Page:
Pacific 462_5Tintin books were published from 1930 till 1976. Over these 46 years, transportation underwent a revolution. This is very evident from the means of transport used by Tintin over the various books. The only means of travelling long distances from 1930s till the early sixties were ships. Tintin travelled across the world on various ships and quite a few of his adventures are marine. Then as the time progressed, air travel became the norm as can be seen in the later books. Similarly, in the early years, the only means of travelling long distances fast on land was the railways. Tintin is seen taking trains in many of his early books. In the third book, Tintin in America, his adventures again led to him getting aboard trains.

Pacific 462_4The steam locomotive depicted pulling two trains in the book are the most popular locomotive class in the USA – in fact, the whole world – the 4-6-2 Pacific Class. These locomotives were popular with American railways for hauling long distance express passenger trains. They are shown doing the same in “Tintin in America”. The locomotives depicted in the book show the typical shape of these locomotives, a short exhaust, ladders on the sides to reach the various components installed in the boiler body an high mounted head lamps.

Pacific 462_2The 4-6-2 Pacific class were manufactured from 1901 to 1930 in the USA. They were the most numerous passenger train locomotives till the early 1950s when diesel locomotives started replacing them in USA. 7,500 4-6-2 Pacifics were manufactured for railroads in USA and Canada. As they were built for different railways operating in very varied topographies and climatic conditions, a very large version of these locomotives were manufactured by a number of manufacturers. All major locomotive manufacturers of the time like, ALCO, Baldwin, Lima, B&O etc manufactured these locomotives.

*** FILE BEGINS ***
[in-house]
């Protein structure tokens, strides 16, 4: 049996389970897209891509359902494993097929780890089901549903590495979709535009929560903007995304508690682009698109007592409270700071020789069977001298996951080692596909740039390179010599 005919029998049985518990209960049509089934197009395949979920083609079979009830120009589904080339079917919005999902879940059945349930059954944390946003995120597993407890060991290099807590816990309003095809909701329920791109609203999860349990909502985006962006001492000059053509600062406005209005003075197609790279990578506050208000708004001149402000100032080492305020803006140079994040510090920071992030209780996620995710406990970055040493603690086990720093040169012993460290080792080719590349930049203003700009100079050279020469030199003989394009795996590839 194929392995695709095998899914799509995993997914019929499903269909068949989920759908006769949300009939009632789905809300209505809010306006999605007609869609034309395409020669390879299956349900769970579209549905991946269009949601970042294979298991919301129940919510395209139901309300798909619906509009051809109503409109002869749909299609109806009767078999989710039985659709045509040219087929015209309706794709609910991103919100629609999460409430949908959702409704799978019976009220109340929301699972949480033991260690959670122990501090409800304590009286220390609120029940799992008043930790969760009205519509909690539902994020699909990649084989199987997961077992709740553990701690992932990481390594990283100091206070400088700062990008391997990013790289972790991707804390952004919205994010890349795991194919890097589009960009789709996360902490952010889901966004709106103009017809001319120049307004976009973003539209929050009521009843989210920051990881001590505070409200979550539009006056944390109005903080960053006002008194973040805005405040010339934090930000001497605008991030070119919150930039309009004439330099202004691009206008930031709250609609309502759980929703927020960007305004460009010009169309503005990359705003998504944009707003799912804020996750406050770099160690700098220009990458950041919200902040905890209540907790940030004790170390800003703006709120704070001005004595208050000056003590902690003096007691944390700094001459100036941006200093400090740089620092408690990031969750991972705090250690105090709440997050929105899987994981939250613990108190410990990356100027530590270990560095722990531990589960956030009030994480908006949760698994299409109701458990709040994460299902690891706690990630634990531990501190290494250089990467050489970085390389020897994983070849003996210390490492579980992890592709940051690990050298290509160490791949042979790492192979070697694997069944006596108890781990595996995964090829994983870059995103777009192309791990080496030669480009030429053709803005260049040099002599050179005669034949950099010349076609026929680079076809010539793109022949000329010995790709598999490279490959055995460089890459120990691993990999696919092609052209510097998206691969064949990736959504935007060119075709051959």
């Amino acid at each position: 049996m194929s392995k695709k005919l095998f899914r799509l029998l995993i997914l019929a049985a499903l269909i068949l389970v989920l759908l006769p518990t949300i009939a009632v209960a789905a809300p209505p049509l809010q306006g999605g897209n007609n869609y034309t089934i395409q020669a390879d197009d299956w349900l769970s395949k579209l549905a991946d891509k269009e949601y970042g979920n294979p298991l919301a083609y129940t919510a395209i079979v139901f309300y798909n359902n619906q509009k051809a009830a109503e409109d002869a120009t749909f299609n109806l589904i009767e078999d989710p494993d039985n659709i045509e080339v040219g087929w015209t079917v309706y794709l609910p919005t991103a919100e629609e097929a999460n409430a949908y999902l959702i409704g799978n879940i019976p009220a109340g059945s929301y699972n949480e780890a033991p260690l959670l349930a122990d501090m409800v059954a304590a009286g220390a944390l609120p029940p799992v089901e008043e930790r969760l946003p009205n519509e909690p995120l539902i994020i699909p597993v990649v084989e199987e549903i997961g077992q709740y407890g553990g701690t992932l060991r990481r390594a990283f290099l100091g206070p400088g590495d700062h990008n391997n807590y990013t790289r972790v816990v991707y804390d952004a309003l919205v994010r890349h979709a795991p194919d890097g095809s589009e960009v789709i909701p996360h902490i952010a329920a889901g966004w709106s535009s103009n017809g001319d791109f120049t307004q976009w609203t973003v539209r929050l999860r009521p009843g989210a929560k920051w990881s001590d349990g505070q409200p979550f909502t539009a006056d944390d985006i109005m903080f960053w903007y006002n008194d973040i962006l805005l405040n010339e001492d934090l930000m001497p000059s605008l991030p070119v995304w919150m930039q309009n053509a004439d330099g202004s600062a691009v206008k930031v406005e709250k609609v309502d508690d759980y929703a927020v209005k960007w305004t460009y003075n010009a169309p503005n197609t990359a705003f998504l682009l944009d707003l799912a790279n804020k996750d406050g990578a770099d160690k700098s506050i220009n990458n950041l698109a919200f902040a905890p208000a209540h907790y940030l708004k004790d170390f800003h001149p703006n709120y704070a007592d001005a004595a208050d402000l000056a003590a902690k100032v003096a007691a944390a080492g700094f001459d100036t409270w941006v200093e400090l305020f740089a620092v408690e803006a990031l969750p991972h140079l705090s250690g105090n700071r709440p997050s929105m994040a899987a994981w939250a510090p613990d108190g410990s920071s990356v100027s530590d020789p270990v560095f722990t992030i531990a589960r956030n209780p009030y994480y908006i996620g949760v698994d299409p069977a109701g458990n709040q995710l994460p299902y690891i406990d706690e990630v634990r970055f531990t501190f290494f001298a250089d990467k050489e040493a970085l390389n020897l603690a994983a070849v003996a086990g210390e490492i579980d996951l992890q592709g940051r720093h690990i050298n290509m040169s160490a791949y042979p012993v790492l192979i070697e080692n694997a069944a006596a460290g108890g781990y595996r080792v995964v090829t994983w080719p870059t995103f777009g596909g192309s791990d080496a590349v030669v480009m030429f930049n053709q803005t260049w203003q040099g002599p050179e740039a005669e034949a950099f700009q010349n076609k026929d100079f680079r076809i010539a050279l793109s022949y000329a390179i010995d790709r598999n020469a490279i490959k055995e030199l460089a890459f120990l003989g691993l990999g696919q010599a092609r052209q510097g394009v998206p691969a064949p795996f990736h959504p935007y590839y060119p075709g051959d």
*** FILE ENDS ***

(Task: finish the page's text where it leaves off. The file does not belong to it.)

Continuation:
Pacific 462_6
Note the 67″ driver wheels

Though these locomotives were most widely used to haul express trains, they were also build for freight as well a mixed duties. As a result of the various modifications and different manufacturers, these locomotives had driver wheel diameters varying from 67″ (1,701.8 mm) to 80″ (2,032 mm). Their boilers generated steam at pressures varying from 170 psi (11.72 bar) to 250 psi (17.24 bar). The Pacific locomotives used both four cylinder compound engines as well as two cylinder engines. The compound engines were used because they were economical with both fuel and water. They were more popular in Western USA where the quality of water available was not very good. Later many of these locomotives were modified in the 1920s to include boilers with super heaters which were more economical as well as easier to maintain as compared to the four cylinder compounds.

The tractive effort of these locomotives varied from 25,000 lbs (111.21 KN) to 50,000 lbs (222.41 KN). The locomotives developed from the first generation P1s manufactured in the first decade of the twentieth century to the P8s manufactured in the 1930s. Nealy all these locomotives were build to run on the standard gauge; 4’8-1/2″ (1,435 mm); except some which were exported to countries like India which used the broad gauge; 5′ 6″ (1,676 mm).

Most of these locomotives were retired by the mid 1950s in the USA, though many continued serving in railways across the world well into the 1970s and even early eighties.